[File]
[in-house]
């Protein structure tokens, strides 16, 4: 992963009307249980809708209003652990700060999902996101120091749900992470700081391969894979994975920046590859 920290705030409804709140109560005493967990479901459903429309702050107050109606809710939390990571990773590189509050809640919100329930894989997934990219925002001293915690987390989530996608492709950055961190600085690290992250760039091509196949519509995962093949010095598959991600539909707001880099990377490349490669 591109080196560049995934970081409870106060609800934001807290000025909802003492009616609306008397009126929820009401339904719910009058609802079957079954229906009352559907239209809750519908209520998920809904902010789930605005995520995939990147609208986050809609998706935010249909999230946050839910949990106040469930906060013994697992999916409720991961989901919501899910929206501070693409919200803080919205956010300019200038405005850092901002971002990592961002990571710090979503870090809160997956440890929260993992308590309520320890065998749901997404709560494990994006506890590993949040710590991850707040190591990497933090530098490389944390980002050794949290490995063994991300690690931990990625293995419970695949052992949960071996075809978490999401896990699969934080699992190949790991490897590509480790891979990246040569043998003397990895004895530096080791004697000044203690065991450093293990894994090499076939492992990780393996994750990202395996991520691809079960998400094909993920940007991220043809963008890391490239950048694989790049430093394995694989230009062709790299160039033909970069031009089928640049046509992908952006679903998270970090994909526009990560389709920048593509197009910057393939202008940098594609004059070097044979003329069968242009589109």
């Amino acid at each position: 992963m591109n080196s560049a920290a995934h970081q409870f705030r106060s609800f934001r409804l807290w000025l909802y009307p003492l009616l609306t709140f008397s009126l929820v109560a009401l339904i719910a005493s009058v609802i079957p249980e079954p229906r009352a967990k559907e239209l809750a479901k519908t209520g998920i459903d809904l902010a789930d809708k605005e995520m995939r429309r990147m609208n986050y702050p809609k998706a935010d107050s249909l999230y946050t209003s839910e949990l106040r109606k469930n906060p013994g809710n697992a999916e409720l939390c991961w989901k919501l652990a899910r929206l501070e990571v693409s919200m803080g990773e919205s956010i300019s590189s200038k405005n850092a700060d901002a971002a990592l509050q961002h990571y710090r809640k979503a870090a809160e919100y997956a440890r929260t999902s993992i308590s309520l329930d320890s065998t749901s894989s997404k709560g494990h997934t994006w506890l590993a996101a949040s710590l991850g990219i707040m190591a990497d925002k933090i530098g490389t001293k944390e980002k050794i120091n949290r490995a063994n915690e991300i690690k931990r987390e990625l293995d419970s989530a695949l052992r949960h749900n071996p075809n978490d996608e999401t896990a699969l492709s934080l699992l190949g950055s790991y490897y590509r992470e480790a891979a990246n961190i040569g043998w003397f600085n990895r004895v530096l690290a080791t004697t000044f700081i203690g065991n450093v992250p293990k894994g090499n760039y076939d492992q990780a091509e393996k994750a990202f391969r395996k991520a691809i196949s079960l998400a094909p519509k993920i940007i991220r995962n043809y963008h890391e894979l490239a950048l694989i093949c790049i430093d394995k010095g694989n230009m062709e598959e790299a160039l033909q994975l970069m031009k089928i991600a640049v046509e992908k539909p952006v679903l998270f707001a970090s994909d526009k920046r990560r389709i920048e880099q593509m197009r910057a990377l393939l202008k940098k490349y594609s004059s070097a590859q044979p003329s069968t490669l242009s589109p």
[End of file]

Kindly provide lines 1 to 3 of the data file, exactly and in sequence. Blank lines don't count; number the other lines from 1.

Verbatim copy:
[in-house]
């Protein structure tokens, strides 16, 4: 992963009307249980809708209003652990700060999902996101120091749900992470700081391969894979994975920046590859 920290705030409804709140109560005493967990479901459903429309702050107050109606809710939390990571990773590189509050809640919100329930894989997934990219925002001293915690987390989530996608492709950055961190600085690290992250760039091509196949519509995962093949010095598959991600539909707001880099990377490349490669 591109080196560049995934970081409870106060609800934001807290000025909802003492009616609306008397009126929820009401339904719910009058609802079957079954229906009352559907239209809750519908209520998920809904902010789930605005995520995939990147609208986050809609998706935010249909999230946050839910949990106040469930906060013994697992999916409720991961989901919501899910929206501070693409919200803080919205956010300019200038405005850092901002971002990592961002990571710090979503870090809160997956440890929260993992308590309520320890065998749901997404709560494990994006506890590993949040710590991850707040190591990497933090530098490389944390980002050794949290490995063994991300690690931990990625293995419970695949052992949960071996075809978490999401896990699969934080699992190949790991490897590509480790891979990246040569043998003397990895004895530096080791004697000044203690065991450093293990894994090499076939492992990780393996994750990202395996991520691809079960998400094909993920940007991220043809963008890391490239950048694989790049430093394995694989230009062709790299160039033909970069031009089928640049046509992908952006679903998270970090994909526009990560389709920048593509197009910057393939202008940098594609004059070097044979003329069968242009589109």
């Amino acid at each position: 992963m591109n080196s560049a920290a995934h970081q409870f705030r106060s609800f934001r409804l807290w000025l909802y009307p003492l009616l609306t709140f008397s009126l929820v109560a009401l339904i719910a005493s009058v609802i079957p249980e079954p229906r009352a967990k559907e239209l809750a479901k519908t209520g998920i459903d809904l902010a789930d809708k605005e995520m995939r429309r990147m609208n986050y702050p809609k998706a935010d107050s249909l999230y946050t209003s839910e949990l106040r109606k469930n906060p013994g809710n697992a999916e409720l939390c991961w989901k919501l652990a899910r929206l501070e990571v693409s919200m803080g990773e919205s956010i300019s590189s200038k405005n850092a700060d901002a971002a990592l509050q961002h990571y710090r809640k979503a870090a809160e919100y997956a440890r929260t999902s993992i308590s309520l329930d320890s065998t749901s894989s997404k709560g494990h997934t994006w506890l590993a996101a949040s710590l991850g990219i707040m190591a990497d925002k933090i530098g490389t001293k944390e980002k050794i120091n949290r490995a063994n915690e991300i690690k931990r987390e990625l293995d419970s989530a695949l052992r949960h749900n071996p075809n978490d996608e999401t896990a699969l492709s934080l699992l190949g950055s790991y490897y590509r992470e480790a891979a990246n961190i040569g043998w003397f600085n990895r004895v530096l690290a080791t004697t000044f700081i203690g065991n450093v992250p293990k894994g090499n760039y076939d492992q990780a091509e393996k994750a990202f391969r395996k991520a691809i196949s079960l998400a094909p519509k993920i940007i991220r995962n043809y963008h890391e894979l490239a950048l694989i093949c790049i430093d394995k010095g694989n230009m062709e598959e790299a160039l033909q994975l970069m031009k089928i991600a640049v046509e992908k539909p952006v679903l998270f707001a970090s994909d526009k920046r990560r389709i920048e880099q593509m197009r910057a990377l393939l202008k940098k490349y594609s004059s070097a590859q044979p003329s069968t490669l242009s589109p």